Category Archives: fundraising

January is National Business Intelligence Month…

…didn’t you know that? Of course you didn’t. With the holidays, closing some year-end gifts (not to mention the books), and learning an awful lot about Amazon’s post-holiday online return policy, how could you keep up with all of the information being thrown at you. It’s hard enough to have the right information, much less use it effectively. Plus, it’s not really National Business Intelligence Month. I made that part up.

So, why the subterfuge? We need to draw attention to the critical need in the advancement business for more and better reporting and analysis. Some of you already have what you need. Some stopped looking years ago. Some have that “special” report that some poor person spends hours to prepare. But, most of us want better reporting, the kind that actually helps us make decisions about the business and tells us things we otherwise wouldn’t have known.

Better reporting requires a few things. This flow chart shows the way to better reporting. But, even more important than creating reporting is turning it into business intelligence.

Report Development Cycle

Let’s work to get even better data into even more clear reports that drives even better decisions. Let’s stop with the ad hoc, don’t-really-learn-much urgent reporting and develop a thoughtful suite of reporting that allows you to direct the team. Let’s develop shared definitions and expectations, allowing our reports to mean the same thing no matter the audience. So, know that I think about it, let’s make January National Business Intelligence Month. Make sure to put it on your calendar for next year.

December 2012 is National Month Month…

…or so I tweeted a few weeks ago. My plan is to envelope the work we lovingly call fundraising operations, or advancement services, or “the back office”, or “you know, that stuff they do with computers” into 12, neat monthly categories. The purpose is to drawn attention to whole sets of work that we sometimes avoid but can never quite escape (I’ve tried).

So, for those of us so fortunate to be toiling away the day after December 25th, what “National _____ Month” would you designate and why?

The Purpose of the (Gift) Process

Log jam
Are gifts and data updates piling up?

“Tis the season…for bottlenecks and backlogs in our processes. Fundraising operations requires consistent, efficient processes. But, fundraising is an inconsistent business. We are in the business of the exceptional, as was the focus of my 99-1 blog a few months back.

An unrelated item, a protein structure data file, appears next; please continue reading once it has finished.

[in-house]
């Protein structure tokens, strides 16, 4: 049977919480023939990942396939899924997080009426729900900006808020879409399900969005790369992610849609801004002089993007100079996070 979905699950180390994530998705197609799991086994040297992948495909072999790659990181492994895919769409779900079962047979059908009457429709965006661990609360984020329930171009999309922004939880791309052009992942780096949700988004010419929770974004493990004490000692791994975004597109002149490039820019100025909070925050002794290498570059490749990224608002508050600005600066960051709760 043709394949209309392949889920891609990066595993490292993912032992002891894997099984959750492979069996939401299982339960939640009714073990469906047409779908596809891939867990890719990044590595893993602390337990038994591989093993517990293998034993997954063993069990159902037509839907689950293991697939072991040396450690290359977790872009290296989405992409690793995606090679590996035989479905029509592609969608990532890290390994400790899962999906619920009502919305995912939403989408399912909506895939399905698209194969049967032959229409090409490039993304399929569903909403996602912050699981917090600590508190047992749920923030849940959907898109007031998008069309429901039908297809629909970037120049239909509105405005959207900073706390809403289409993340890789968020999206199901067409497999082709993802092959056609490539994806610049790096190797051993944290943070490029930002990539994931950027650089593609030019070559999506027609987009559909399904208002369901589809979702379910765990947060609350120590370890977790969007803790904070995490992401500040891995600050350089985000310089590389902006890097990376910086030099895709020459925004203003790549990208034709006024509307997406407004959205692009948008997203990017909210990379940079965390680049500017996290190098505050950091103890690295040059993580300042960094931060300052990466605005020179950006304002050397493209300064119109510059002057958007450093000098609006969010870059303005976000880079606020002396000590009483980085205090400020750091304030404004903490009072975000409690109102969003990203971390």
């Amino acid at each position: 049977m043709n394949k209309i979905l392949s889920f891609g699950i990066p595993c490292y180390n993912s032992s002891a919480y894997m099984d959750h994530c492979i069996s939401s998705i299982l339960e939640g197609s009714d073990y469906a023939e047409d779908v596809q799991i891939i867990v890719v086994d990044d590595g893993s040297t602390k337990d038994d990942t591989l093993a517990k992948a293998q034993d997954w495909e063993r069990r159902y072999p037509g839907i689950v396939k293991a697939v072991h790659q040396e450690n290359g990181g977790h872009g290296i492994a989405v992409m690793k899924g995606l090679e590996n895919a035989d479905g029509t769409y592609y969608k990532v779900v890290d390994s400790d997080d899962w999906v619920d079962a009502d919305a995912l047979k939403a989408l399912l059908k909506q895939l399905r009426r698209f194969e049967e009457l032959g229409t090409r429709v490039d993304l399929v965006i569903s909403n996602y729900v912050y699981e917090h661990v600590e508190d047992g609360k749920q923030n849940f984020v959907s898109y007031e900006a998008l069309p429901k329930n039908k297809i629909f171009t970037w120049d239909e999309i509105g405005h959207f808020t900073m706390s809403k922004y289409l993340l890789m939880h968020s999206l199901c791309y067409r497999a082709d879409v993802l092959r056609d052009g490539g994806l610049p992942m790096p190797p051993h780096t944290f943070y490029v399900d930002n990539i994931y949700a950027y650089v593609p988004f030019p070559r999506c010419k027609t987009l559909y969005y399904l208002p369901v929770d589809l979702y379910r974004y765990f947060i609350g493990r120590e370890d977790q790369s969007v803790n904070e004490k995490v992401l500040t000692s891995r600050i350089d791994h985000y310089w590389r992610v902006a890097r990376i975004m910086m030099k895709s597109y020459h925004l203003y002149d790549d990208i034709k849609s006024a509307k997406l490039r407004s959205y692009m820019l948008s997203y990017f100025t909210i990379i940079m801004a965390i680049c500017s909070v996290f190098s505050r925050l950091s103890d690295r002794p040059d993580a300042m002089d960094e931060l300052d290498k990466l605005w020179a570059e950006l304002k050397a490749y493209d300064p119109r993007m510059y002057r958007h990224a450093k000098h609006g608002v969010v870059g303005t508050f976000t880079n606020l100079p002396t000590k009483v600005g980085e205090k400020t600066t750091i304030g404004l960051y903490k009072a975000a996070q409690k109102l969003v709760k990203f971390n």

As we approach year-end with (hopefully!!) piles and piles of gifts to process, let’s remember four essential ideas:

  1. The purpose of gift processing is first and foremost stewardship.
  2. The reason we (should) love fundraising is because our teamwork can generate a sometimes overwhelming volume of gifts.
  3. Our business process should be efficient ( doing “the thing right”) and effective (doing “the right thing”).
  4. We must adopt a front-of-the-line approach to ensure that our most cherished donors receive the level of stewardship they deserve for their role in our 2012 success.

Having your team abide by these four essential ideas will ensure that we don’s lose track of why we’re so busy in the first place. Good luck!

Change is Hard…but Decline is Worse

Development and alumni organizations face obstacles and challenges each day. It seems that pressure comes from all sides and angles. Raise more money, despite a slow economy. Engage more people, despite increasing competition for space in people’s lives. Lately, two core changes have been impacting nonprofits around the country: leadership changes and technology issues. Both of these affect fundraising operations, and finding a way to “handle” these issues is critical. On the leadership front, high functioning presidents and vice presidents are in high demand. Tenures of university presidents and healthcare CEO’s declining. There’s not much most can do to stop this slide, except to be prepared for it to happen. On the technology front, 2012 was full of mergers and other changes that substantially impact development technology suites. Much of this change is aligning with the tail-end of many product life cycles. These changes affect every nonprofit for a donor database, so one of these days these marketplace changes will affect each organization. More change is stemming from social, online, and BI-based innovations occurring at a pace that’s hard to match. The most dangerous aspect of the core changes is the all-too-frequent dip in productivity organizations experience “as a result of” the change. This issue is in quotes because, while leadership and technology change is hard to “manage” (we typically don’t have much control), these changes can be anticipated and protected against. The good news is that both of these changes can be managed through a similar set of solutions which will keep decline at bay in the midst of change: